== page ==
Site-Specific Modification and Segmental Isotope Labelling of HMGN1 Reveals Long-Range Conformational Perturbations Caused by Posttranslational Modifications

15 September 2020, Version 1
This content is a preprint and has not undergone peer review at the time of posting.


Interactions between histones, which package DNA in eukaryotes, and nuclear proteins such as the high mobility group nucleosome-binding protein HMGN1 are important for regulating access to DNA. HMGN1 is a highly charged and intrinsically disordered protein (IDP) that is modified at several sites by posttranslational modifications (PTMs) - acetylation, phosphorylation and ADP-ribosylation. These PTMs are thought to affect cellular localisation of HMGN1 and its ability to bind nucleosomes; however, little is known about how these PTMs regulate the structure and function of HMGN1 at a molecular level. Here, we combine the chemical biology tools of protein semi-synthesis and site-specific modification to generate a series of unique HMGN1 variants bearing precise PTMs at their N- and C-termini with segmental isotope labelling for NMR spectroscopy. This study demonstrates the power of combining protein semi-synthesis for introduction of site-specific PTMs with segmental isotope labelling for structural biology, allowing us to understand the roles of PTMs with atomic precision, from both structural and functional perspectives.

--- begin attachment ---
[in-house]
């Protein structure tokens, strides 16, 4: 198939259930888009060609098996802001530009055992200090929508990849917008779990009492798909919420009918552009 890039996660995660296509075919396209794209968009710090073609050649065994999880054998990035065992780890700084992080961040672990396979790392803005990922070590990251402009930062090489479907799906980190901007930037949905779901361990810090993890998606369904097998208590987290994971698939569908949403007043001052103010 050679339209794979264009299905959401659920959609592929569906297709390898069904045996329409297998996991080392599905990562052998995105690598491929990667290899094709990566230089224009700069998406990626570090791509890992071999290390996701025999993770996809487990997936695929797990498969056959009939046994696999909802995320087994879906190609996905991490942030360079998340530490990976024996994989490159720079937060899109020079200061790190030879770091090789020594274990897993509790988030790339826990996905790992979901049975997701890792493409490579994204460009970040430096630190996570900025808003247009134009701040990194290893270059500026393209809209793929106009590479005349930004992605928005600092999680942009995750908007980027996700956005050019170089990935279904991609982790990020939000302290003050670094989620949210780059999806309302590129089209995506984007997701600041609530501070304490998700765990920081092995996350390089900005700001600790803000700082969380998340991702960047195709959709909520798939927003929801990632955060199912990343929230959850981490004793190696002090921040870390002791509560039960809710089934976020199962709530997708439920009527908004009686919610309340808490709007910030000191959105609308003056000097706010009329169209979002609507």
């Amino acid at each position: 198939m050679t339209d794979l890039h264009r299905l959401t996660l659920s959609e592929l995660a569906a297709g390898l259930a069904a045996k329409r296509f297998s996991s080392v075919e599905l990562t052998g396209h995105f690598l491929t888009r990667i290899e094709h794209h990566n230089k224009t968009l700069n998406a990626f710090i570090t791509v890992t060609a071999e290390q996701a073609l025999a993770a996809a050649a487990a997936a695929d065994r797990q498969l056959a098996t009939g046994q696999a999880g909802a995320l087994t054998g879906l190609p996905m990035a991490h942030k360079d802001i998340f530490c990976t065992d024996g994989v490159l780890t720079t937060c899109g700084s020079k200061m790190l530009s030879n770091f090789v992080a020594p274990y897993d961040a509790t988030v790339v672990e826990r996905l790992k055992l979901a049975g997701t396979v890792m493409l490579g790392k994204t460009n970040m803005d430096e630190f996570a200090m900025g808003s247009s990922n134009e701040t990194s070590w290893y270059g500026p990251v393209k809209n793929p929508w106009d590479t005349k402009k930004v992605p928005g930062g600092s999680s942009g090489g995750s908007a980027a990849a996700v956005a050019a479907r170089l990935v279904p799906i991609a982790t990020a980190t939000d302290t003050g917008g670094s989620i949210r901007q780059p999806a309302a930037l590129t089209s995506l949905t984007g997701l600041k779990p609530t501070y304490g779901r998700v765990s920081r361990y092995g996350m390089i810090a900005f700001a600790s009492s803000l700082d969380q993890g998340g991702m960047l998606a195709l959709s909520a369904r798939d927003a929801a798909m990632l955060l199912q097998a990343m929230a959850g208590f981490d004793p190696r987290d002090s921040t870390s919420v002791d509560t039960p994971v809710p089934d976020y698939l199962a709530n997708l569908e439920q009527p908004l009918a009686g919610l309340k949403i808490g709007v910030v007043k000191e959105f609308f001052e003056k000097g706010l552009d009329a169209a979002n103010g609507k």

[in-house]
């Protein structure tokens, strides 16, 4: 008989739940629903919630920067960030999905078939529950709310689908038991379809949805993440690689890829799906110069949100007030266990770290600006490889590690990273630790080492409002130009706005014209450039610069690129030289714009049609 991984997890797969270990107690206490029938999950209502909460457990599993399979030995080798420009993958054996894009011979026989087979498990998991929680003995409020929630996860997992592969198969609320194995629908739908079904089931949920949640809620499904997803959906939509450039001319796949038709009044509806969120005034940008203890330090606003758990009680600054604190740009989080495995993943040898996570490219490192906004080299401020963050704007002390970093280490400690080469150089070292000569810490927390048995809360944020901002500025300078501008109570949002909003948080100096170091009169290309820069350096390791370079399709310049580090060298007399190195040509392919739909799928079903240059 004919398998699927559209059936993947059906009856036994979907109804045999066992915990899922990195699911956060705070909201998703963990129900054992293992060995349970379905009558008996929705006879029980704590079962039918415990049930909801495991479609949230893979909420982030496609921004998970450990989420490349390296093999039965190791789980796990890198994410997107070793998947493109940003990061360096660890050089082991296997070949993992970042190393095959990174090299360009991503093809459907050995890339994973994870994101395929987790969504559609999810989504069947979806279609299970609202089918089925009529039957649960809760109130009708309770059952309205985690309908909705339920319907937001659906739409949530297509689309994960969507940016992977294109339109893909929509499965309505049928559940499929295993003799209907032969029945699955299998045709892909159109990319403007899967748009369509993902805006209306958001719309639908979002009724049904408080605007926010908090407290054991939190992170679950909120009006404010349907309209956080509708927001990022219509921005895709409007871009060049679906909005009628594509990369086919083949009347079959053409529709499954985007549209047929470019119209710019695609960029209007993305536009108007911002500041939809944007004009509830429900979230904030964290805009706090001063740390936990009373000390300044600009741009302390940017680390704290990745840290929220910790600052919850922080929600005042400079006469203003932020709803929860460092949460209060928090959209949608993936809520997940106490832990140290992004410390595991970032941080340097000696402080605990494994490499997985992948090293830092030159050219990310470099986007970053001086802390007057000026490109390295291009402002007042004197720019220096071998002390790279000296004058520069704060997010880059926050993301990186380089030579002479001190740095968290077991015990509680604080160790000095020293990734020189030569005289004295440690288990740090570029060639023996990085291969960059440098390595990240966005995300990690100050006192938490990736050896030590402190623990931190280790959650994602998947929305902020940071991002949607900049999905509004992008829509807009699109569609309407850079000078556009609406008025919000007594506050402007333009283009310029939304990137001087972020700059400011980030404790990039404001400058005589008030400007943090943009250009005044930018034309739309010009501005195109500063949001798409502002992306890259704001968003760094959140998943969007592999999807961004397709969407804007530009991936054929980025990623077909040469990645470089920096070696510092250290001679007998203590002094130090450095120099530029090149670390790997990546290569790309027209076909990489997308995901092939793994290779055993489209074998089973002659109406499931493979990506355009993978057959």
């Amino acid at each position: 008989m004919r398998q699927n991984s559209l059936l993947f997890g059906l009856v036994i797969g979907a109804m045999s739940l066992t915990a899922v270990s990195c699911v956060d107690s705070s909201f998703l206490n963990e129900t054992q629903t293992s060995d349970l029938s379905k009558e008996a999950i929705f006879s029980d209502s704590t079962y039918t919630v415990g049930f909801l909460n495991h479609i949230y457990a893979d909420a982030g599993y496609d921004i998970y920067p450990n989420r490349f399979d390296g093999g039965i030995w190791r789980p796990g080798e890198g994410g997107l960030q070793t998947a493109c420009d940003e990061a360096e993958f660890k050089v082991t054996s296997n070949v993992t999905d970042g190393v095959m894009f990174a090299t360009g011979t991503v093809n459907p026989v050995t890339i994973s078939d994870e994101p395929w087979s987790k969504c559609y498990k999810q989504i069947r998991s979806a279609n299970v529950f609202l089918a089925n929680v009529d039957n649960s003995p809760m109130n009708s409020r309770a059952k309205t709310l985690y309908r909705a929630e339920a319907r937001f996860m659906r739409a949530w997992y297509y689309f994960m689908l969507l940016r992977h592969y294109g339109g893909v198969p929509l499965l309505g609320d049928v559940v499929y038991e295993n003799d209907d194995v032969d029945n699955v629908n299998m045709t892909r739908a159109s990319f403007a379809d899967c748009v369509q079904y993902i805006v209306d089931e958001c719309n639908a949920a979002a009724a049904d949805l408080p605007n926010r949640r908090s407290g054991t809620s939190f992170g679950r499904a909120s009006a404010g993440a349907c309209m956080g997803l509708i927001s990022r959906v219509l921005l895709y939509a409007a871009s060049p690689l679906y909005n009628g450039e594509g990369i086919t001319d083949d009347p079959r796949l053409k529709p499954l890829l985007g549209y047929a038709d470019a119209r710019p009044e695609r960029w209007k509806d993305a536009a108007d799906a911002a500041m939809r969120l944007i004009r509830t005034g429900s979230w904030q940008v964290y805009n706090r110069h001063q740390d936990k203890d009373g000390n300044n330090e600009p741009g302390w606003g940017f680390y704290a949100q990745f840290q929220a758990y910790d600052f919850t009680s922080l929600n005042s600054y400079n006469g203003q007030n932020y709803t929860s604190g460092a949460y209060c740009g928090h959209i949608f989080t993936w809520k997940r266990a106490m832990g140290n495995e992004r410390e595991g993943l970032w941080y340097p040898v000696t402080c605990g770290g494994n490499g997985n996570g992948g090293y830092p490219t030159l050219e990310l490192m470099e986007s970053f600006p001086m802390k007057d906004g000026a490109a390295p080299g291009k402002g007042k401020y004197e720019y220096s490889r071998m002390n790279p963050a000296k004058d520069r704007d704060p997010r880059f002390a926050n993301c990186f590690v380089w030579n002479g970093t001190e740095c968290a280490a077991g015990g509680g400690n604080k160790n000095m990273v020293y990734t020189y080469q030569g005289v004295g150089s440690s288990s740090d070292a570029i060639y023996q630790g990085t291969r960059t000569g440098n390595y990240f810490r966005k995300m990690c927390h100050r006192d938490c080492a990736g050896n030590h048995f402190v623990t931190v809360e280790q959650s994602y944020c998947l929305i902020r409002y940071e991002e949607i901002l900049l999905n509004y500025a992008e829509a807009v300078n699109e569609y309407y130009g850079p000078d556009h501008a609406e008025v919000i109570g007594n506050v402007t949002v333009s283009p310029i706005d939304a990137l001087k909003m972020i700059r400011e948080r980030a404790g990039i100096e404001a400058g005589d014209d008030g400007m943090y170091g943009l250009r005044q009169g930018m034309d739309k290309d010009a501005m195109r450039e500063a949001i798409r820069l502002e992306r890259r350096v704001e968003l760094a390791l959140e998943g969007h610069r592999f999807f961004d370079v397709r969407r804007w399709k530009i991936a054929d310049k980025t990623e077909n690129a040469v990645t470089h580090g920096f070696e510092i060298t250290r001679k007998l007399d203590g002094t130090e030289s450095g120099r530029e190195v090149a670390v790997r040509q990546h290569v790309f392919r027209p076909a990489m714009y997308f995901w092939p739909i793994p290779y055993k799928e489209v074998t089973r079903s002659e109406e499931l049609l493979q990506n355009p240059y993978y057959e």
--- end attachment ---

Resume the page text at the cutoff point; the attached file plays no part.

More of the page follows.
nuclear magnetic resonance spectroscopy
posttranslational modifications
protein modification
intrinsically disordered proteins
protein semisynthesis
segmental labelling

Supplementary materials

HMGN1 SupplementaryData ChemRxiv


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